Plyometrics, fartlek & 12 mile training runs

If you’d have asked me to explain these 3 things when I started my journey to complete 21 challenges in 21 months, I would have though you’d gone mad. While I fully understand what a 12 mile training run means, I sure as hell would not have been completing one (well not without severe injury at least). And as for plyometrics & fartlek, well…..you can imagine my thoughts. But now, just 7 months on, not only do I understand these terms, I fully embrace them in my training.

I remember back in March when I had the 10 miler in Chester – my cardiovascular system was shot to pieces after time off after the ankle injury, and I hadn’t got in enough training sessions. Both of which meant that a 10 mile race was most definitely a challenge for me at the time. Fast forward 4 months, and there I am on a Sunday morning, up bright & early, ready to embark on a 12 mile run along the Mersey & around the varying water parks near Chorlton – all in the aid of training for my first marathon. Don’t get me wrong, I found the run tough, especially towards the end (though I think secretly I did appreciate the summer sun topping up my vitamin D supplies), but overall it wasn’t the beast I thought it was going to be.

To answer a question asked by my cousin “plyometrics, what the hell are you talking about?”

Plyometrics is a type of exercise designed to produce fast, powerful movements, and improve the functions of the nervous system, generally for the purpose of improving performance in sports. Plyometric movements, in which a muscle is loaded and then contracted in rapid sequence, use the strength, elasticity and innervation of muscle and surrounding tissues to jump higher, run faster, throw farther, or hit harder, depending on the desired training goal. Plyometrics is used to increase the speed or force of muscular contractions, providing explosiveness for a variety of sport-specific activities. Benefits range from injury prevention, power development and sprint performance amongst others.

The exercises vary each week, but my particular favourite has to be hopping up onto a park bench, especially when it’s been raining – you really do take your life in to your own hand then. And as for fartlek…..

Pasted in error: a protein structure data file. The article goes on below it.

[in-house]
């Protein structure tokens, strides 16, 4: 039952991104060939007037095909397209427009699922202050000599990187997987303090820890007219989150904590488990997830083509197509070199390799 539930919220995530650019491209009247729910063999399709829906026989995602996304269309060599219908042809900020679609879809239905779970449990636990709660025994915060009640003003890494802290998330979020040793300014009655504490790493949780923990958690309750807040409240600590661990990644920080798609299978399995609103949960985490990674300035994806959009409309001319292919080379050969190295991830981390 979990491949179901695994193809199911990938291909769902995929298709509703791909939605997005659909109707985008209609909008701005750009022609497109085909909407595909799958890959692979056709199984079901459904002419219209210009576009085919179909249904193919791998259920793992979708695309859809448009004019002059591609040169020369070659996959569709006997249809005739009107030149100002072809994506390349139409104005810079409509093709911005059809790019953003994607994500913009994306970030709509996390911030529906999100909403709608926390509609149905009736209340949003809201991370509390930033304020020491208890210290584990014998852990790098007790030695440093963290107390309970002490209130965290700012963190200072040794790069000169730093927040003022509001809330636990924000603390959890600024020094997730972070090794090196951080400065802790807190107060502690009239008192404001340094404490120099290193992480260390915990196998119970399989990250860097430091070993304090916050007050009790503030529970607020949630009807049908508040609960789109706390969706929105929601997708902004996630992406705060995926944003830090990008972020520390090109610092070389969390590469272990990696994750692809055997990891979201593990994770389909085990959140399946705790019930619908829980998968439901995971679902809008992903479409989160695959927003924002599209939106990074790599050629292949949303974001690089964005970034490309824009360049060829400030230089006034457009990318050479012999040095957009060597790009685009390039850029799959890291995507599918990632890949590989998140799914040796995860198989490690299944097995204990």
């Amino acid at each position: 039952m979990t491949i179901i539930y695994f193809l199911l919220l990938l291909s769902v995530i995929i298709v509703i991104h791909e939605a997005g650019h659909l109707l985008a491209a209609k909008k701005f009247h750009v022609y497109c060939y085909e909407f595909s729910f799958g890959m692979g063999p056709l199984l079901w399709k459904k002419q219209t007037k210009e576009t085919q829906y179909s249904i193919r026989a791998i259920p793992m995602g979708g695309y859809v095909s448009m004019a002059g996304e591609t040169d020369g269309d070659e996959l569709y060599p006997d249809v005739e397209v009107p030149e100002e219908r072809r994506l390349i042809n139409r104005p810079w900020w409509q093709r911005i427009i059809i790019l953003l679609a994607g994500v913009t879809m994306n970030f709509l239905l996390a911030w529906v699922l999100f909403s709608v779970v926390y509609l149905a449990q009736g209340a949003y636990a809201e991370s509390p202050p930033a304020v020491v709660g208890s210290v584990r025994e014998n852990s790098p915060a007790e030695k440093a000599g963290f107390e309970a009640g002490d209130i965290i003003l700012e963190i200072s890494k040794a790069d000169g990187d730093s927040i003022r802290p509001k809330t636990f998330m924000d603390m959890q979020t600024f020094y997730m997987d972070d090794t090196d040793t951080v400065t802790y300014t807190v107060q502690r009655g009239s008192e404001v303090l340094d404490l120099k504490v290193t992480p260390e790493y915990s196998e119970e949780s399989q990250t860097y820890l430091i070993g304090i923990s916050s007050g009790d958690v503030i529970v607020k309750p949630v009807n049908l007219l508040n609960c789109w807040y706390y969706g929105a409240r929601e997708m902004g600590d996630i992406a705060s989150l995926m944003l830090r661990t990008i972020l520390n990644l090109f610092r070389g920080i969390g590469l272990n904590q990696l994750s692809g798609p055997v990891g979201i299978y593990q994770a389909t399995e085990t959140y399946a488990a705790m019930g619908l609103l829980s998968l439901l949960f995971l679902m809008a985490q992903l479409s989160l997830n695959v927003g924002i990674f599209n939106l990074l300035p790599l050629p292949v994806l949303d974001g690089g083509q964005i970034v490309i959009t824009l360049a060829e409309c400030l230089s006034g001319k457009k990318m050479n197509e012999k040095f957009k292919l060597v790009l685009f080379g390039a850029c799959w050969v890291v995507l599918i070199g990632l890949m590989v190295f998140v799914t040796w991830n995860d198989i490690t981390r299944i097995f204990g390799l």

Fartlek, which means “speed play” in Swedish, is a form of interval training which puts stress on the whole aerobic energy system due to the continuous nature of the exercise. The difference between this type of training and continuous training is that the intensity or speed of the exercise varies, meaning that aerobic and anaerobic systems can be put under stress. It differs from traditional interval training in that it is unstructured; intensity and/or speed can be varied whenever the athlete wishes.

We did this last week at the Water Park, and while we were testing it out for the first time, there was a guy running laps of the lake – now this guy had to have been either ex or current military. He was built like a brick house, and speeding his way round, lap after lap after lap. Somehow every single time he passed us, it was when we were doing the slow bits of the interval training. I kinda wanted to tell him what we were doing, just so he didn’t think we were so bloody slow!

Anyway, the point of my ramble is that hard work & determination really does pay off. While I’m still not in a position to become a Royal Marine Commando, I am a hell of a lot fitter, 2 stone lighter and a damn sight faster! I’m not sure who said it, but “it’s quality practice, not superior genes, that propels people to greatness”. With continued effort & drive, anyone can reach their potential.

Go on. Give it a go!

Help for Heroes [21:21] Challenge

Advertisements

About benjonlambert

Mountain climber, marathon runner, Olympic torchbearer & ACF instructor amongst other things: "Success never came to those who weren't ready for a challenge"
This entry was posted in Uncategorized and tagged , , , , , , . Bookmark the permalink.

One Response to Plyometrics, fartlek & 12 mile training runs

  1. Pingback: Plyometrics, fartlek & 12 mile training runs | Help for Heroes [21 … | Injury Prevention

Leave a Reply

Fill in your details below or click an icon to log in:

WordPress.com Logo

You are commenting using your WordPress.com account. Log Out / Change )

Twitter picture

You are commenting using your Twitter account. Log Out / Change )

Facebook photo

You are commenting using your Facebook account. Log Out / Change )

Google+ photo

You are commenting using your Google+ account. Log Out / Change )

Connecting to %s